In Florida, cold brew isn’t just a fun way to make tasty coffee; it’s a paradisical escape from the overbearing summer heat and a way of transporting yourself to some blissful place where the caffeine runs delicious and cold. Thankfully, it’s something you can make and enjoy yourself on the off chance you can’t make it to your favorite local coffee shop (Chelsea Coffee, of course).


If you’re craving that smooth-drinking, pause-for-a-moment-and-say-ahhhh experience, you’ll need to set aside a bit of time. Traditional cold brew takes approximately a full day to make properly, as the grounds have to soak in room temperature or colder water for at least 16 hours.


A local coffee shop pours cold brew coffee from a glass pitcher to a glass full of ice.

The good news (other than that first sip that makes the wait feel totally worth it) is that this method makes a coffee concentrate. In other words, you’ll mix the cold brew with water to give it the desired strength. The concentrate you’ve made will last much longer than a typical brew—if you can pace yourself, that is!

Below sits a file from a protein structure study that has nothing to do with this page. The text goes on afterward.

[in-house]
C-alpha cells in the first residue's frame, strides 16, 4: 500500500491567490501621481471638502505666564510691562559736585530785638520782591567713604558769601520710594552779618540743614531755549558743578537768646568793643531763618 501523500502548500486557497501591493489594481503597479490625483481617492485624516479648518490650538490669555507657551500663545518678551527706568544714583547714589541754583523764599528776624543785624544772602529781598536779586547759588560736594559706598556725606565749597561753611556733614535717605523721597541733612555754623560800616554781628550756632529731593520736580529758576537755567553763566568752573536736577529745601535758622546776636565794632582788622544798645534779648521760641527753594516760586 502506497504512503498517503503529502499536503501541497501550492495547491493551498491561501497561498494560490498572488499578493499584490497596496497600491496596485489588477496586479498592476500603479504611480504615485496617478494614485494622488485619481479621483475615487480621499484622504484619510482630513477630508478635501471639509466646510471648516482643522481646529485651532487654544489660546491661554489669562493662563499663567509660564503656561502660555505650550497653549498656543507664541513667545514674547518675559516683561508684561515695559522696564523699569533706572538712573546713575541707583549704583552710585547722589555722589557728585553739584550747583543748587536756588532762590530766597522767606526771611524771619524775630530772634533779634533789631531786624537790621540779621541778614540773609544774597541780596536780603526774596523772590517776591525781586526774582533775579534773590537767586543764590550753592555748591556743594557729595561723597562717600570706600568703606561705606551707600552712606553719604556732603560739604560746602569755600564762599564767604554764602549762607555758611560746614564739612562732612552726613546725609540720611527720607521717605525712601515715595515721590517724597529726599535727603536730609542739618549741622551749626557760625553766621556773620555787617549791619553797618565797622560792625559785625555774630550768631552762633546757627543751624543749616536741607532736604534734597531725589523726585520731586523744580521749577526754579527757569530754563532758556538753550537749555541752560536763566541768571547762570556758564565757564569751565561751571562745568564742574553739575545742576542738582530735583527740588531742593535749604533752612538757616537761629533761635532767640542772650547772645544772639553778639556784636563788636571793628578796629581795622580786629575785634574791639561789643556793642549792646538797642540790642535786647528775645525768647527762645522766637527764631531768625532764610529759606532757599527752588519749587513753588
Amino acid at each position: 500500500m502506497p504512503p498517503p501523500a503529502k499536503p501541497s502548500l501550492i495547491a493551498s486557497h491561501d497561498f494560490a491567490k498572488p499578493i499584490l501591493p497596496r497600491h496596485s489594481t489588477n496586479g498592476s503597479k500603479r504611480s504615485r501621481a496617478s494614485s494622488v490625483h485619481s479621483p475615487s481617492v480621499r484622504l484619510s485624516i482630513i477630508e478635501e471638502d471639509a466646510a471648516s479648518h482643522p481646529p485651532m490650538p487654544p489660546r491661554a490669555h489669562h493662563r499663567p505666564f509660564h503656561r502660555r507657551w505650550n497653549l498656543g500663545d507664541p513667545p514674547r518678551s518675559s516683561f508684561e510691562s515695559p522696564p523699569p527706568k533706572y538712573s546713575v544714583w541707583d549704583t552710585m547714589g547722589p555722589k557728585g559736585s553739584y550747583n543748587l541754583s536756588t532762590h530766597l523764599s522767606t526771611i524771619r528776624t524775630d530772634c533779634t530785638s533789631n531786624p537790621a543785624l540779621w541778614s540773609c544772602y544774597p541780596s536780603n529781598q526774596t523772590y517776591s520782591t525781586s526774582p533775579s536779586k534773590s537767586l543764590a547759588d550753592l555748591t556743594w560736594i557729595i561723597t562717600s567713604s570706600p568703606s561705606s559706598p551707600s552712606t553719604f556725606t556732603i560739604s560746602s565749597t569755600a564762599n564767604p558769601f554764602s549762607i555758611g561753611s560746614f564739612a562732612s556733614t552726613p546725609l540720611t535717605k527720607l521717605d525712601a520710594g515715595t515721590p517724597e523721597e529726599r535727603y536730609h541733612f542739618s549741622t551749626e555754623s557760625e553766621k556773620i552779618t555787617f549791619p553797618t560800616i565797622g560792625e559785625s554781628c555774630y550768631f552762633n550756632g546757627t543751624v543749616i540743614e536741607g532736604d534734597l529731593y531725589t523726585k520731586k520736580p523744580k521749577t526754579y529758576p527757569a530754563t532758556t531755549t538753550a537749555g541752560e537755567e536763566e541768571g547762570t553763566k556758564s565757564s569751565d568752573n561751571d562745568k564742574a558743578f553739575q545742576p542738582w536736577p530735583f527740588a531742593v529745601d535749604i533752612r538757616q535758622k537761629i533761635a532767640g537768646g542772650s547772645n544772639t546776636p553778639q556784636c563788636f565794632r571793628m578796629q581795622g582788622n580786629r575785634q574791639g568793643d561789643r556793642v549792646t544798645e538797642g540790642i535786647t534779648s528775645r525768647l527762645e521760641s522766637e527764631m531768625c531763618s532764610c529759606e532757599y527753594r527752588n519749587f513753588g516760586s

Chelsea Coffee – Your Favorite Coffee Brews Made Locally

Whether you’re searching for your favorite coffee perfected or want to try an alternative method that may tickle your fancy, Chelsea Coffee has you covered. We dabble in all sorts of coffee brewing and specialty drinks. With options enough to set your head spinning, you’ll love our drink menu as a seasoned coffee pro or a newcomer taking your first sips of pure bliss.


Chelsea Coffee has been slinging espresso and brewing delicious drip for over a decade. As Marion County’s top local coffeehouse, we’re happy to welcome you to our quirky little family. Feel free to stop by our Ocala coffee shop any time for a drink, a homemade pastry, or a filling soup or sandwich. We’d love to be part of your coffee journey, no matter what type of brew you choose!